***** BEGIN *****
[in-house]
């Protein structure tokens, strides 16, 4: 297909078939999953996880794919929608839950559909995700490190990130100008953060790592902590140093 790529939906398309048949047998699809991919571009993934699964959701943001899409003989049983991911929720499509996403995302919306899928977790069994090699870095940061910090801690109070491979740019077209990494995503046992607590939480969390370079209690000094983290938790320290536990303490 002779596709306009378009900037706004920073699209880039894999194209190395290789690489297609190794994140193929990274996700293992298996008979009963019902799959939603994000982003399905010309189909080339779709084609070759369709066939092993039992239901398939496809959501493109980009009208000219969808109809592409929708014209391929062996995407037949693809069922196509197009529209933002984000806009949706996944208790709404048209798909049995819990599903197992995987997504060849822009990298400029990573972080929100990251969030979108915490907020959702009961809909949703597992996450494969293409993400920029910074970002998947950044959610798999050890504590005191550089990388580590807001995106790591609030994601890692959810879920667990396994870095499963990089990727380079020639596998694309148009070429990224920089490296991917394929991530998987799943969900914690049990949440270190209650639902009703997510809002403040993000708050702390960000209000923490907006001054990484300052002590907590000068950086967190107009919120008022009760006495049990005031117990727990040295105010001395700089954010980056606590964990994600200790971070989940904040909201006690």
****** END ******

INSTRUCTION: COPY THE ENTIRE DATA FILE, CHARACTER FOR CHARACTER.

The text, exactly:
[in-house]
């Protein structure tokens, strides 16, 4: 297909078939999953996880794919929608839950559909995700490190990130100008953060790592902590140093 790529939906398309048949047998699809991919571009993934699964959701943001899409003989049983991911929720499509996403995302919306899928977790069994090699870095940061910090801690109070491979740019077209990494995503046992607590939480969390370079209690000094983290938790320290536990303490 002779596709306009378009900037706004920073699209880039894999194209190395290789690489297609190794994140193929990274996700293992298996008979009963019902799959939603994000982003399905010309189909080339779709084609070759369709066939092993039992239901398939496809959501493109980009009208000219969808109809592409929708014209391929062996995407037949693809069922196509197009529209933002984000806009949706996944208790709404048209798909049995819990599903197992995987997504060849822009990298400029990573972080929100990251969030979108915490907020959702009961809909949703597992996450494969293409993400920029910074970002998947950044959610798999050890504590005191550089990388580590807001995106790591609030994601890692959810879920667990396994870095499963990089990727380079020639596998694309148009070429990224920089490296991917394929991530998987799943969900914690049990949440270190209650639902009703997510809002403040993000708050702390960000209000923490907006001054990484300052002590907590000068950086967190107009919120008022009760006495049990005031117990727990040295105010001395700089954010980056606590964990994600200790971070989940904040909201006690």